Random Name Generators

I love random name generators, whether they be digital or old-school because the students understand that it is pure chance if they are called on to answer a question or give feedback. This also gives a sense of excitement and mystery to the lesson.

There are lots of random name generators available both for the PC and as an app. Personally I prefer the app version as it doesn’t disrupt the lesson or require me too change whatever is being shown on the whiteboard at that time.

For the PC I have used both my own creation using PowerPoint. Using this version you can customize the spinner  or format to sort your purposes. In times past I have used cartoon characters with names as speech bubbles, I have used graffiti fonts so they look like a name is being sprayed on the wall. However the big problem with using PowerPoint is that you have to come out of what ever program you are using in order to use it, and it doesn’t take out the students who have already been selected, it can also be a pain to take out students who are absent.  To get around this I used to take in my little netbook to lessons just so that I didn’t have to come out of the program I was using on the main board. The issue with this was that I had to stand next to the machine in order to  stop and start the spinner and it isn’t the lightest of machines.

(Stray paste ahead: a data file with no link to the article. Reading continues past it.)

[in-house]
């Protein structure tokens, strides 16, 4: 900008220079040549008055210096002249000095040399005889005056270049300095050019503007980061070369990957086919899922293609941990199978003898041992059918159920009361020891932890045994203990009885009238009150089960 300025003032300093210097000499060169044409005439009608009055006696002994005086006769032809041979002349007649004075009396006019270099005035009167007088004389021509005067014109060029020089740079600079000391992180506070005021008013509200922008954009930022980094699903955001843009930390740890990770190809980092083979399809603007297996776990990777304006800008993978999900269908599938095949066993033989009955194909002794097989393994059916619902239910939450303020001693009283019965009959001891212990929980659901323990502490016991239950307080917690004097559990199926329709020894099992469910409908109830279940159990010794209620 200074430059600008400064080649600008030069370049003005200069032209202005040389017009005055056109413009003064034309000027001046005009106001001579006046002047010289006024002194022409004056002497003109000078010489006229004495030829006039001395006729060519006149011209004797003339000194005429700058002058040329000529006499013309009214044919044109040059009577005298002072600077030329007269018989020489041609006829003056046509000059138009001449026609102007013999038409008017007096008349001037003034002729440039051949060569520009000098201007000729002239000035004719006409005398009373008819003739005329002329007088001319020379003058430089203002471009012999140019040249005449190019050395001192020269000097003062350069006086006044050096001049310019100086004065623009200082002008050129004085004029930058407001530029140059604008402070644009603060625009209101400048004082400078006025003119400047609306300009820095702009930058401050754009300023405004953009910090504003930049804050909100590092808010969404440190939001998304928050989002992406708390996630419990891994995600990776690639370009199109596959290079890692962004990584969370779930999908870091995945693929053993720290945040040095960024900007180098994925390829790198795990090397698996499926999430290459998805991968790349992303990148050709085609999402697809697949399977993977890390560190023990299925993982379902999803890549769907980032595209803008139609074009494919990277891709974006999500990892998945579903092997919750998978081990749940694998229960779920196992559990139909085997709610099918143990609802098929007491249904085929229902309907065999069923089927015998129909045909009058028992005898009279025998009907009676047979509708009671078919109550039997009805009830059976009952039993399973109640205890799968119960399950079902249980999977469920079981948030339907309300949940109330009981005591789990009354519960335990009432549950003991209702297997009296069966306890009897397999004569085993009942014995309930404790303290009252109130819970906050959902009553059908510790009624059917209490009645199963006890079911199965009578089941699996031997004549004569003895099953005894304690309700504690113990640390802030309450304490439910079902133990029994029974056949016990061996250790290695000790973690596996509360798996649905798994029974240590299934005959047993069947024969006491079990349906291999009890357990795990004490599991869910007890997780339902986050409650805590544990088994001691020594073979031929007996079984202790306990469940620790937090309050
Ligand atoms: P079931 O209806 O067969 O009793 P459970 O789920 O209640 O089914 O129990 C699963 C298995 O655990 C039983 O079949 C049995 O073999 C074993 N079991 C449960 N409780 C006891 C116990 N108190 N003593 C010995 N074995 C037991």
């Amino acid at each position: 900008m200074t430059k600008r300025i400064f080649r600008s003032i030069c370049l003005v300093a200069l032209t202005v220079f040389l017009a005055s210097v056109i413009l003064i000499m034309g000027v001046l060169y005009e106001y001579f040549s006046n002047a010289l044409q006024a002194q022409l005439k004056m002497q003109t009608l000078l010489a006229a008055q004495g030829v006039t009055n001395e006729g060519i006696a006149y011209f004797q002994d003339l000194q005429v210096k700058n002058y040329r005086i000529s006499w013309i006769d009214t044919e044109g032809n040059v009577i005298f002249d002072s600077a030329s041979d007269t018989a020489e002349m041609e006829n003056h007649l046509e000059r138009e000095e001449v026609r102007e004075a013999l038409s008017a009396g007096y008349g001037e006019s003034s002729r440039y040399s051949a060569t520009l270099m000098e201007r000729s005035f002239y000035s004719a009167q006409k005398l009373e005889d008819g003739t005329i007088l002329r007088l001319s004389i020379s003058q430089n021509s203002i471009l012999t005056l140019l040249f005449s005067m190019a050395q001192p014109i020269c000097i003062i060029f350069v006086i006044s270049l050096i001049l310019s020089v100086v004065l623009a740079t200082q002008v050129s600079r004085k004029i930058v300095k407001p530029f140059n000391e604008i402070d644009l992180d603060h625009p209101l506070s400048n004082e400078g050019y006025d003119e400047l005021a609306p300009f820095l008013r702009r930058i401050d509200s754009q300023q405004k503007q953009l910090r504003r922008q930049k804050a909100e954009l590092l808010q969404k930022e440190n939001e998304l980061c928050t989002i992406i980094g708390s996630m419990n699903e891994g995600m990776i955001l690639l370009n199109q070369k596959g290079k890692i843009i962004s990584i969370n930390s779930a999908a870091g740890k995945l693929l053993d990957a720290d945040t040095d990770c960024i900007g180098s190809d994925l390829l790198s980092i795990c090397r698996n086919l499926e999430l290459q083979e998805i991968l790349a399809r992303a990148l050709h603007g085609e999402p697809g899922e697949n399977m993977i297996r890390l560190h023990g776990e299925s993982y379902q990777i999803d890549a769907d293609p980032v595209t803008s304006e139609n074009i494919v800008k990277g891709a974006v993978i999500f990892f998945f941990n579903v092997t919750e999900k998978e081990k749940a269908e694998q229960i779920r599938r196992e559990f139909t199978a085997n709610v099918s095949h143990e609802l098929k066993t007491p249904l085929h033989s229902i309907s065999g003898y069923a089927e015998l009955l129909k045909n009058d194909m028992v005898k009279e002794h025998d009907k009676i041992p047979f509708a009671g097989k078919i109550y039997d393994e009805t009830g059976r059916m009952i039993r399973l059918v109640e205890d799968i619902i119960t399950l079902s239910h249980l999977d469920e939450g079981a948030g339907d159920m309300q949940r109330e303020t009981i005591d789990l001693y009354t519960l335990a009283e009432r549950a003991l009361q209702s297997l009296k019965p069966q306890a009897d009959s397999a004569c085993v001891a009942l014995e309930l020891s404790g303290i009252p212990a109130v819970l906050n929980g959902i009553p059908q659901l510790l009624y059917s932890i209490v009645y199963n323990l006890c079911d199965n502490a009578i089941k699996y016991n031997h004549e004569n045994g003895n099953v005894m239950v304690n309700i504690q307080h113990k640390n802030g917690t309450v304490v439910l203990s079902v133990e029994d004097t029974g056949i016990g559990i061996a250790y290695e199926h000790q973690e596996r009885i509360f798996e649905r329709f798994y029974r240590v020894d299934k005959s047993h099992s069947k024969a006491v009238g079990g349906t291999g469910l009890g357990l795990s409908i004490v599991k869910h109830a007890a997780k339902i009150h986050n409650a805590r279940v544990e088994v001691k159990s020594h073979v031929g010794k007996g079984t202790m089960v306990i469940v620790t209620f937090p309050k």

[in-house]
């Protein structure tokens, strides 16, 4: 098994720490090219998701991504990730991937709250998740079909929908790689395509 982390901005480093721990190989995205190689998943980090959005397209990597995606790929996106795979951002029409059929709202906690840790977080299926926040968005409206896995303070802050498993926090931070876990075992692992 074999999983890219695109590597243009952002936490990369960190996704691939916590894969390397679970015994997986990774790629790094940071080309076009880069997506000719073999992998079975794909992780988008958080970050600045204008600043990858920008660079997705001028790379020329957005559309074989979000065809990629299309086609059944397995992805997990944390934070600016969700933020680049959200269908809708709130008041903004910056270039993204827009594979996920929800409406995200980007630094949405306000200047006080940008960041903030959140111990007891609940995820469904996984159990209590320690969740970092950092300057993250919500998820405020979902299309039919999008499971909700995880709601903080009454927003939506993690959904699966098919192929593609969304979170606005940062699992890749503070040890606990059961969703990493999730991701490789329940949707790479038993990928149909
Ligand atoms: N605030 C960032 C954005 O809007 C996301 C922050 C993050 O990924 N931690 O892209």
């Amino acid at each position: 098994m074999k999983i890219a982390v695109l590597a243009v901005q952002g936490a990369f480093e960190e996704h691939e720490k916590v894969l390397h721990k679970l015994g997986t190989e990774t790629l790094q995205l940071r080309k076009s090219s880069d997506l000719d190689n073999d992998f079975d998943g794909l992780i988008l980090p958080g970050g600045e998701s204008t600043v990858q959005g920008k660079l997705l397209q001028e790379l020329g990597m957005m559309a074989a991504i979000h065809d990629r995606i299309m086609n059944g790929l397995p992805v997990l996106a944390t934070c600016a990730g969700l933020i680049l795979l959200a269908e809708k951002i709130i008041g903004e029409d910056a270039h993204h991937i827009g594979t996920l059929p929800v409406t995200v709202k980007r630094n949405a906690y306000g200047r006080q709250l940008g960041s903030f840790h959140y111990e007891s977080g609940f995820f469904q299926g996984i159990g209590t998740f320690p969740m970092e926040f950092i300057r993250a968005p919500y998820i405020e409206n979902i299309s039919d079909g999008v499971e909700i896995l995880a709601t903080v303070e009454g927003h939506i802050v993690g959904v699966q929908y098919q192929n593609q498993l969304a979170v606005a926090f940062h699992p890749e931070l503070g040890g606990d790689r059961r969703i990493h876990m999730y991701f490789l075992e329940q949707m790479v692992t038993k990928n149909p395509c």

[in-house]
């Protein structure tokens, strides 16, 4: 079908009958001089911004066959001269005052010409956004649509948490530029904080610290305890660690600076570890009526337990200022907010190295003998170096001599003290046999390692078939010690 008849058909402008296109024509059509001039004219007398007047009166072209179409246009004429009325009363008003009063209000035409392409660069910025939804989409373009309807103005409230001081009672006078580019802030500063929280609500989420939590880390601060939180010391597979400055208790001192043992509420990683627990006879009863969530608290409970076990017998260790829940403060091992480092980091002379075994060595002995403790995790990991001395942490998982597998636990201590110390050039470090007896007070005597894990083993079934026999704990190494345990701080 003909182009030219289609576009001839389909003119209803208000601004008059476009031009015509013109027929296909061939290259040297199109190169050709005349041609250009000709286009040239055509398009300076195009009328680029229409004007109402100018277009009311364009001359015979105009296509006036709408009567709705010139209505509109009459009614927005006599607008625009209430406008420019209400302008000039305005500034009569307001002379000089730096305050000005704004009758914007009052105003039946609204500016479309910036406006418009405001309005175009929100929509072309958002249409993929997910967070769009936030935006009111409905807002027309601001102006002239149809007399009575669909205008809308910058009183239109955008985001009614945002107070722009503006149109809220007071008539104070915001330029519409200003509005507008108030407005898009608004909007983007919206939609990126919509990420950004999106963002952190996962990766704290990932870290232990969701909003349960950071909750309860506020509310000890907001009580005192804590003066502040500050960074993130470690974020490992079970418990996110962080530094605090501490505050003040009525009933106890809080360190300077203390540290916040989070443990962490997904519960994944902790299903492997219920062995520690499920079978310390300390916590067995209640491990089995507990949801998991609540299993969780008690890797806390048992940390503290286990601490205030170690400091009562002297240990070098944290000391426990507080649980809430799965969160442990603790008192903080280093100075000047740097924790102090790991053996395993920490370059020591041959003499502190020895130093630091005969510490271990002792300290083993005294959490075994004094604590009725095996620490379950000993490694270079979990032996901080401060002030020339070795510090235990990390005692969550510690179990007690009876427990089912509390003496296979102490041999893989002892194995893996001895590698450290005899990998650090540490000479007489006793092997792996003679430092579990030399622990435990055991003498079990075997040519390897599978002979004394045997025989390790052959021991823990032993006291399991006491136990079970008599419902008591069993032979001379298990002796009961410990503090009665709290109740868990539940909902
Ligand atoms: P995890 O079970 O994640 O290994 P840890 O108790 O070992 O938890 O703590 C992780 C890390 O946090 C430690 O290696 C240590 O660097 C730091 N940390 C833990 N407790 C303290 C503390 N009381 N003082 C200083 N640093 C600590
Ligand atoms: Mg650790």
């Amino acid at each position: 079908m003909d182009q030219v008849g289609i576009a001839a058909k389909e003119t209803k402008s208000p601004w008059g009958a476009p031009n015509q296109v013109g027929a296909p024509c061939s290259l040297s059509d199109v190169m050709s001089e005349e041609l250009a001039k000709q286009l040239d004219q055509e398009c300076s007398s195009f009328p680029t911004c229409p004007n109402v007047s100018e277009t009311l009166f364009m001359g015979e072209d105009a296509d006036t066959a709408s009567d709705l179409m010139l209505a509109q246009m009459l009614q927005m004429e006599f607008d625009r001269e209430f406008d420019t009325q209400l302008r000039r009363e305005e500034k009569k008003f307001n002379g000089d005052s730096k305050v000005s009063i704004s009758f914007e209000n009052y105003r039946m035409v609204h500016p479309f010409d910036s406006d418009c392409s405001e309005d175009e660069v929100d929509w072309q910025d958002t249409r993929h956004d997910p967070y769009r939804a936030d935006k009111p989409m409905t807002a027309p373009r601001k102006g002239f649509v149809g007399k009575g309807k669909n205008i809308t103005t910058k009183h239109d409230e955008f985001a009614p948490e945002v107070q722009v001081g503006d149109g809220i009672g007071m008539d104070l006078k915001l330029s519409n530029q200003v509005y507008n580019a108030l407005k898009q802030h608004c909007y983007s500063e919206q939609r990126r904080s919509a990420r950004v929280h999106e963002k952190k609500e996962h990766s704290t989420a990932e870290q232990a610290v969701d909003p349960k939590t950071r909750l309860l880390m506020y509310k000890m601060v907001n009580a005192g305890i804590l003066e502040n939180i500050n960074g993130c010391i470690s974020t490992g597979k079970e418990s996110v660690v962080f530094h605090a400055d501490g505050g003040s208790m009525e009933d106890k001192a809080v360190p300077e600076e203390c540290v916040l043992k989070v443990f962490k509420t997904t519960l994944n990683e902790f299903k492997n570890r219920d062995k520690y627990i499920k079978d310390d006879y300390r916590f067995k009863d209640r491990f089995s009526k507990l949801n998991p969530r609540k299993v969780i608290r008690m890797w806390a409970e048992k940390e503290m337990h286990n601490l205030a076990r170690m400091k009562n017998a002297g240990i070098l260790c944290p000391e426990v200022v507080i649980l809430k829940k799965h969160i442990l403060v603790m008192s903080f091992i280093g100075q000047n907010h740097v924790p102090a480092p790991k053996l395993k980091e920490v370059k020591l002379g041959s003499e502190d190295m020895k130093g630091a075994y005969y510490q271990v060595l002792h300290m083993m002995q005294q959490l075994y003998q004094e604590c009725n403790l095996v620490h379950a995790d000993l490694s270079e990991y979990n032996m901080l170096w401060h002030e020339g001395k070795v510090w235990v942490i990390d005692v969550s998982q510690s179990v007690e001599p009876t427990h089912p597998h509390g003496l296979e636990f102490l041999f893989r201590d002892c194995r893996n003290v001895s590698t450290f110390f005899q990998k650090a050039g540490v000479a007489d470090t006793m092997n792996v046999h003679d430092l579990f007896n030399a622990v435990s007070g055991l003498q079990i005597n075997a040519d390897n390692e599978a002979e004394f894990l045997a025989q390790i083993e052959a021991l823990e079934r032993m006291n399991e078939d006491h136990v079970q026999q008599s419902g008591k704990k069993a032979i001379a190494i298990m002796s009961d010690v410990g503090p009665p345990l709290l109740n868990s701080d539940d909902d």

When this didn’t work I reverted back to the age old lolly stick routine. This again wasn’t the solution for me as I teach far too many different classes, in far too many different rooms. I found that my sets would get mixed up or I would forget to take them to the lesson.

My solution came when I  brought myself a Kindle Fire tablet and downloaded a random name generator. I always carry my kindle with me anyway (grab 5 mins here and there to read or listen to music) so to find apps which help me in the classroom are great. The great thing with this app is that it has 9 themes to choose from with sounds (my favorites are the popcorn and  fish). The App that I have gone with is an android app so could also have it on my phone if I wanted.

There are lots of great apps available for both android and ipad but once you find one that works for you it can add that little bit of excitement to the lesson and prevent the same people from contributing all the time.

Other ways I used the random name picker include creating groups for small group work, pairing students up for peer assessment so that they are not always marking their friends work, even deciding who is going to collect or give out resources for me. 

Graffiti Tables

I can’t take any of the credit of this idea but personally I think it is brilliant and all due credit and awesomeness  points go to